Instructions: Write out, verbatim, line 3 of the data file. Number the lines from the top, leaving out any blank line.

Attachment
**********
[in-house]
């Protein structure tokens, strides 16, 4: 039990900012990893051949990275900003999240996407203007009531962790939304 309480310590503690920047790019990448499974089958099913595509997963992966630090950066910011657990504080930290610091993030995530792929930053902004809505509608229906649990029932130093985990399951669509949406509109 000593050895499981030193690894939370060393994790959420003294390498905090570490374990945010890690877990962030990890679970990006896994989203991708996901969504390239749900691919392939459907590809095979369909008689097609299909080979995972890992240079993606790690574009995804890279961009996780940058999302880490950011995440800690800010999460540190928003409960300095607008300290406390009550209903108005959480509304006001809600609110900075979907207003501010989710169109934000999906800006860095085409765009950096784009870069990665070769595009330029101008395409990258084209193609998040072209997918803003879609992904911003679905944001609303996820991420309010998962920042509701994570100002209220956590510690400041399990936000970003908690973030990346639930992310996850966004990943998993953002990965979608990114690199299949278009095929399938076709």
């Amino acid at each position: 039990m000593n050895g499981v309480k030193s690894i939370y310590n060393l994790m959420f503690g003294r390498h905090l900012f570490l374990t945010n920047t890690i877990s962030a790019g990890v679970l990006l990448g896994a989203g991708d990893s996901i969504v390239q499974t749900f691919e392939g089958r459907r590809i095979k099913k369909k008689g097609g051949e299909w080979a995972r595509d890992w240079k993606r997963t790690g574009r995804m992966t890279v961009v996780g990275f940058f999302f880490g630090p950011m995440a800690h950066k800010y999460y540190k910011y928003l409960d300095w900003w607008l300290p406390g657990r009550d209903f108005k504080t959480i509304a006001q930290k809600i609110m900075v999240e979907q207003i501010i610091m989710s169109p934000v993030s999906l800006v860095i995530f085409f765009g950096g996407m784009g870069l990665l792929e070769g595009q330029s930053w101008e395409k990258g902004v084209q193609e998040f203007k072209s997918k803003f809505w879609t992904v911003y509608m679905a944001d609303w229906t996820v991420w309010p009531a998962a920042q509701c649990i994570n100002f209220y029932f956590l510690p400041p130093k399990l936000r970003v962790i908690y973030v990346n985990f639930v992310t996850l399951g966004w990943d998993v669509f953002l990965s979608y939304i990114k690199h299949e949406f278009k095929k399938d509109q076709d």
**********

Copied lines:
């Amino acid at each position: 039990m000593n050895g499981v309480k030193s690894i939370y310590n060393l994790m959420f503690g003294r390498h905090l900012f570490l374990t945010n920047t890690i877990s962030a790019g990890v679970l990006l990448g896994a989203g991708d990893s996901i969504v390239q499974t749900f691919e392939g089958r459907r590809i095979k099913k369909k008689g097609g051949e299909w080979a995972r595509d890992w240079k993606r997963t790690g574009r995804m992966t890279v961009v996780g990275f940058f999302f880490g630090p950011m995440a800690h950066k800010y999460y540190k910011y928003l409960d300095w900003w607008l300290p406390g657990r009550d209903f108005k504080t959480i509304a006001q930290k809600i609110m900075v999240e979907q207003i501010i610091m989710s169109p934000v993030s999906l800006v860095i995530f085409f765009g950096g996407m784009g870069l990665l792929e070769g595009q330029s930053w101008e395409k990258g902004v084209q193609e998040f203007k072209s997918k803003f809505w879609t992904v911003y509608m679905a944001d609303w229906t996820v991420w309010p009531a998962a920042q509701c649990i994570n100002f209220y029932f956590l510690p400041p130093k399990l936000r970003v962790i908690y973030v990346n985990f639930v992310t996850l399951g966004w990943d998993v669509f953002l990965s979608y939304i990114k690199h299949e949406f278009k095929k399938d509109q076709d």